7. Is there an overall tone to the image? Is it warm with many yellow and/or orange or red tones, or cold with more blue or cyan tones?
    It’s got a cool, overall bluish look to it, which makes sense since it’s up in the sky.
  8. Can I figure out the f/stop it was taken with (f/11? F/1.8?) by looking at the background?
    The background is a bit out of focus, so I imagine it was taken with a more wide-open f/stop, like f/4 or f/5.6 (I just went and checked, and I was wrong — it was taken at f/9. Now that I know that, I wish I had used f/5.6 to get those mountain more out of focus).
  9. Explain the composition. Where is the subject in the frame and why do you think the photographer put the subject there?
    The subject is off-center to the left a bit. I think the reason the photographer put it there is so there’s more room in front of the aircraft, so it doesn’t feel boxed-in to the viewer. Also, it’s just below the center vertically, so he wanted to show more sky.
  10. What kind of post-processing did the photographer apply to the image? Was it retouched? Is there a tint added? Were things added, removed, etc.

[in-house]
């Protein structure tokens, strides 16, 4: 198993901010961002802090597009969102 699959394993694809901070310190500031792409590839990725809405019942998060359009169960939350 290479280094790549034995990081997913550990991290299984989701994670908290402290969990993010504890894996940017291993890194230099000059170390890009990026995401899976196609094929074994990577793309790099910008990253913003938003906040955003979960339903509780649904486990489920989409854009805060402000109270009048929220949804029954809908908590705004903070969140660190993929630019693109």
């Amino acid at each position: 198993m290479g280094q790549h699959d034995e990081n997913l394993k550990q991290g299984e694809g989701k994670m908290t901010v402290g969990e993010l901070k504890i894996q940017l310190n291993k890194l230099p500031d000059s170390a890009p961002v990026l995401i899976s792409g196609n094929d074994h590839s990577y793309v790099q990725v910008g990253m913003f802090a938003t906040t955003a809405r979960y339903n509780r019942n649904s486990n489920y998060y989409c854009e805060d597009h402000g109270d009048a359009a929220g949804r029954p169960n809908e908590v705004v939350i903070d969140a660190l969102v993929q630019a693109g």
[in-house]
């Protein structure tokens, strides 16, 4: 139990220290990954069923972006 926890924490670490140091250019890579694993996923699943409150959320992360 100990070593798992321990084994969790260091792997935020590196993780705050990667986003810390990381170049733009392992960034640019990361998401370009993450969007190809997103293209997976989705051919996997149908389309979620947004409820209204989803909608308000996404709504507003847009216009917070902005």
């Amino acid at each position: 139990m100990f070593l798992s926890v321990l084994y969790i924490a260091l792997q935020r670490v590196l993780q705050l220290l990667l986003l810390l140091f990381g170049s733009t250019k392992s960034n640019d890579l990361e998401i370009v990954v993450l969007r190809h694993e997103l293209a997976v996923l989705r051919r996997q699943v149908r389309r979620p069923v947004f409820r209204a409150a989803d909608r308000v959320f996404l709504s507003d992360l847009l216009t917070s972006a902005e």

Looks like there’s some vignetting around the outside. Also, it looks like either Dehaze or contrast was added in post. It also looks like it was sharpened in post.

BONUS QUESTION: If you had to choose one thing about this image that makes it special, what would that be?
For me, it’s that it’s a photo of a jet fighter. I think the subject is what makes me like the shot right from the start.

So, that’s one example, let’s do another. The previous shot was mine, so that made it easy — this next one is an image from Adobe Stock by photographer Eugenio Marongiu.

  1. Is the image wide or tall? What basic type of lens do you think it was taken with?
    It’s wide. The background is way out of focus, and if I had to guess a lens, it would be an 85mm f/1.4 or f/1.8. Could be a 70-200mm as well, but either way, it’s zoomed in tight.